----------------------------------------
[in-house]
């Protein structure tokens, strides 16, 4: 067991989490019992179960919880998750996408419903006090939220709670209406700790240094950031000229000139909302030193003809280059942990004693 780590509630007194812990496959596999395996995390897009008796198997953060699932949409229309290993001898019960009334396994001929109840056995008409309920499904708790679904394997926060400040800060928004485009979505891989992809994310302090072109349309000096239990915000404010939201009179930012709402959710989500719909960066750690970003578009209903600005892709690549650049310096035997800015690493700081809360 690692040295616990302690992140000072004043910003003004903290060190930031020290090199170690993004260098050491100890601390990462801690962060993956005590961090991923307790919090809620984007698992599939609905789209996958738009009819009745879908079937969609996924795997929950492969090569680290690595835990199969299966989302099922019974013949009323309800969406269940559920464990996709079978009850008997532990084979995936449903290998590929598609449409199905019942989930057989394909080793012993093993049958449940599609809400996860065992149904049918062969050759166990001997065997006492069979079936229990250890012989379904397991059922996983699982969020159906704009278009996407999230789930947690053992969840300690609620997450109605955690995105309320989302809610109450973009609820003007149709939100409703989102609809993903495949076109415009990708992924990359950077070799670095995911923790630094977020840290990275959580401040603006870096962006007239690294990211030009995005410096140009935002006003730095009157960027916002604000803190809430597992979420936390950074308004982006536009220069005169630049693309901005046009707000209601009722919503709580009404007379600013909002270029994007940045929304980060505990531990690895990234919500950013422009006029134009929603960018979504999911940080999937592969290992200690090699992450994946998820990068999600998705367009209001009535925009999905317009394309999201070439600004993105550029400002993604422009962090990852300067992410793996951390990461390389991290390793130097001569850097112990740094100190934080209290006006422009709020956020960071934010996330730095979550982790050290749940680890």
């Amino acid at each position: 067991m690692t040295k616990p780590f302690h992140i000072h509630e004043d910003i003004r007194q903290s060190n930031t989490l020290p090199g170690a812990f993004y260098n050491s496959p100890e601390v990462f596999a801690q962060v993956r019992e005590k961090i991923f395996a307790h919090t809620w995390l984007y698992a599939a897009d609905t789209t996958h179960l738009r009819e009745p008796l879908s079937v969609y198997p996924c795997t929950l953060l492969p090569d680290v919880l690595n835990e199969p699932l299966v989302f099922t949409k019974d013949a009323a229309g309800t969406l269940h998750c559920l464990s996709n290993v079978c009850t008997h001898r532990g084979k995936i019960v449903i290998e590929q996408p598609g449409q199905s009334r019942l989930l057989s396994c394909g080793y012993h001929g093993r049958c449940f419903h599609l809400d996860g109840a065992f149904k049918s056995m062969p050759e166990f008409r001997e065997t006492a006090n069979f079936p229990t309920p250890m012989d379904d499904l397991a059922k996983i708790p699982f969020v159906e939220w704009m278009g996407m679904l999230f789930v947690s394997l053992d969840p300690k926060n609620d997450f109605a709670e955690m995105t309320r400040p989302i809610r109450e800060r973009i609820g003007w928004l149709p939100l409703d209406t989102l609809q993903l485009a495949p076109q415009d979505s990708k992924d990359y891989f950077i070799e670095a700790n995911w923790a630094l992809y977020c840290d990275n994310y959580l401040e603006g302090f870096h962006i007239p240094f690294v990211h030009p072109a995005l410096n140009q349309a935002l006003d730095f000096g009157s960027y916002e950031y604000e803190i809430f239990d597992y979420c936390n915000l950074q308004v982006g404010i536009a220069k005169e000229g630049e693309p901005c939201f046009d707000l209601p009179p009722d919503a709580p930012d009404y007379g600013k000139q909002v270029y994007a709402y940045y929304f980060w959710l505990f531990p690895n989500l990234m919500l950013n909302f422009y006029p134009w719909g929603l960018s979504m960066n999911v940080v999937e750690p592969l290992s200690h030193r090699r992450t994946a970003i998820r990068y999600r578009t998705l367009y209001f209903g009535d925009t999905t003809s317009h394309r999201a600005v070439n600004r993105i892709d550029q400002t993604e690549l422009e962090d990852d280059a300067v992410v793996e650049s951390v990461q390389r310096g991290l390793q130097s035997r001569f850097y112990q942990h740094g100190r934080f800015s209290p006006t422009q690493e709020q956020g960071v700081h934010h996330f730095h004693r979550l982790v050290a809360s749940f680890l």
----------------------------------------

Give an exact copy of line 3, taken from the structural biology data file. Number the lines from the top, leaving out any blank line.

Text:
């Amino acid at each position: 067991m690692t040295k616990p780590f302690h992140i000072h509630e004043d910003i003004r007194q903290s060190n930031t989490l020290p090199g170690a812990f993004y260098n050491s496959p100890e601390v990462f596999a801690q962060v993956r019992e005590k961090i991923f395996a307790h919090t809620w995390l984007y698992a599939a897009d609905t789209t996958h179960l738009r009819e009745p008796l879908s079937v969609y198997p996924c795997t929950l953060l492969p090569d680290v919880l690595n835990e199969p699932l299966v989302f099922t949409k019974d013949a009323a229309g309800t969406l269940h998750c559920l464990s996709n290993v079978c009850t008997h001898r532990g084979k995936i019960v449903i290998e590929q996408p598609g449409q199905s009334r019942l989930l057989s396994c394909g080793y012993h001929g093993r049958c449940f419903h599609l809400d996860g109840a065992f149904k049918s056995m062969p050759e166990f008409r001997e065997t006492a006090n069979f079936p229990t309920p250890m012989d379904d499904l397991a059922k996983i708790p699982f969020v159906e939220w704009m278009g996407m679904l999230f789930v947690s394997l053992d969840p300690k926060n609620d997450f109605a709670e955690m995105t309320r400040p989302i809610r109450e800060r973009i609820g003007w928004l149709p939100l409703d209406t989102l609809q993903l485009a495949p076109q415009d979505s990708k992924d990359y891989f950077i070799e670095a700790n995911w923790a630094l992809y977020c840290d990275n994310y959580l401040e603006g302090f870096h962006i007239p240094f690294v990211h030009p072109a995005l410096n140009q349309a935002l006003d730095f000096g009157s960027y916002e950031y604000e803190i809430f239990d597992y979420c936390n915000l950074q308004v982006g404010i536009a220069k005169e000229g630049e693309p901005c939201f046009d707000l209601p009179p009722d919503a709580p930012d009404y007379g600013k000139q909002v270029y994007a709402y940045y929304f980060w959710l505990f531990p690895n989500l990234m919500l950013n909302f422009y006029p134009w719909g929603l960018s979504m960066n999911v940080v999937e750690p592969l290992s200690h030193r090699r992450t994946a970003i998820r990068y999600r578009t998705l367009y209001f209903g009535d925009t999905t003809s317009h394309r999201a600005v070439n600004r993105i892709d550029q400002t993604e690549l422009e962090d990852d280059a300067v992410v793996e650049s951390v990461q390389r310096g991290l390793q130097s035997r001569f850097y112990q942990h740094g100190r934080f800015s209290p006006t422009q690493e709020q956020g960071v700081h934010h996330f730095h004693r979550l982790v050290a809360s749940f680890l």